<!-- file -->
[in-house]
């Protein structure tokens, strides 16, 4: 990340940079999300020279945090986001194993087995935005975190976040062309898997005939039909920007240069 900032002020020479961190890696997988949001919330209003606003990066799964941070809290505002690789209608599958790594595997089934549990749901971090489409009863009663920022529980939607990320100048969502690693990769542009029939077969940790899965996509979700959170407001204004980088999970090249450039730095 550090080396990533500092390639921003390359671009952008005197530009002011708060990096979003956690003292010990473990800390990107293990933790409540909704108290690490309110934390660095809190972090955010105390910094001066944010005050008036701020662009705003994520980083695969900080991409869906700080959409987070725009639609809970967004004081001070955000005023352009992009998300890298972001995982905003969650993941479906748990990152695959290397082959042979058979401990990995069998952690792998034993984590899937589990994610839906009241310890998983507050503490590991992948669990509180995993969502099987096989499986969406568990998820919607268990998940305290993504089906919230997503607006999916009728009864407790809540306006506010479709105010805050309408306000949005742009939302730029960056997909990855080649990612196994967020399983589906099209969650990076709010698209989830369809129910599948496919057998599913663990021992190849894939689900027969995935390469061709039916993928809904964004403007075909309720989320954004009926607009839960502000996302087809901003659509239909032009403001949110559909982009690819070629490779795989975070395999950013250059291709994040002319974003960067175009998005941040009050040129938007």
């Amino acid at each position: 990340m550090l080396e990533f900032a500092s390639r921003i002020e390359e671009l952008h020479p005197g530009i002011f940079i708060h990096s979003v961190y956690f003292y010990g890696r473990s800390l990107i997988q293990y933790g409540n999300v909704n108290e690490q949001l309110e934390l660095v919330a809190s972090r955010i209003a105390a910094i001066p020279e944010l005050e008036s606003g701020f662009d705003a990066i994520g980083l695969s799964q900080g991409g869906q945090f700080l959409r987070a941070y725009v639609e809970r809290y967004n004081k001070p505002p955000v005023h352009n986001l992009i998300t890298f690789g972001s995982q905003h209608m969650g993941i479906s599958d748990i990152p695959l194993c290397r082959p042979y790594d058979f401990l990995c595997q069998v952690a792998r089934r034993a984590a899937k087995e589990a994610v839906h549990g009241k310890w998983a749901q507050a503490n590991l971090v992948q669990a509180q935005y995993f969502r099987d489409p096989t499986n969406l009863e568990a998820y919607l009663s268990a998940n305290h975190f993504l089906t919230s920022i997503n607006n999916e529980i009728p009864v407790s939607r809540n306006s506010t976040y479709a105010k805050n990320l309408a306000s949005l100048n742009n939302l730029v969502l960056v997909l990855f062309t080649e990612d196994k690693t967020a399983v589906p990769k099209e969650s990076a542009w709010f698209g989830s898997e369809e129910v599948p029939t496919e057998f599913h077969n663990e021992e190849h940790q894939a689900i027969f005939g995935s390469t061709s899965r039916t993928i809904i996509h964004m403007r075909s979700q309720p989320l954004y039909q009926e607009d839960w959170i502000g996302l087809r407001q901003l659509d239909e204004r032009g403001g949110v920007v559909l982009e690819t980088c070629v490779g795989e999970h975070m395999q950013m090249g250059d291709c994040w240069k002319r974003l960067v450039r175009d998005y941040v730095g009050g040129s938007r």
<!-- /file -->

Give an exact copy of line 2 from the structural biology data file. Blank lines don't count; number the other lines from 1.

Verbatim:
């Protein structure tokens, strides 16, 4: 990340940079999300020279945090986001194993087995935005975190976040062309898997005939039909920007240069 900032002020020479961190890696997988949001919330209003606003990066799964941070809290505002690789209608599958790594595997089934549990749901971090489409009863009663920022529980939607990320100048969502690693990769542009029939077969940790899965996509979700959170407001204004980088999970090249450039730095 550090080396990533500092390639921003390359671009952008005197530009002011708060990096979003956690003292010990473990800390990107293990933790409540909704108290690490309110934390660095809190972090955010105390910094001066944010005050008036701020662009705003994520980083695969900080991409869906700080959409987070725009639609809970967004004081001070955000005023352009992009998300890298972001995982905003969650993941479906748990990152695959290397082959042979058979401990990995069998952690792998034993984590899937589990994610839906009241310890998983507050503490590991992948669990509180995993969502099987096989499986969406568990998820919607268990998940305290993504089906919230997503607006999916009728009864407790809540306006506010479709105010805050309408306000949005742009939302730029960056997909990855080649990612196994967020399983589906099209969650990076709010698209989830369809129910599948496919057998599913663990021992190849894939689900027969995935390469061709039916993928809904964004403007075909309720989320954004009926607009839960502000996302087809901003659509239909032009403001949110559909982009690819070629490779795989975070395999950013250059291709994040002319974003960067175009998005941040009050040129938007």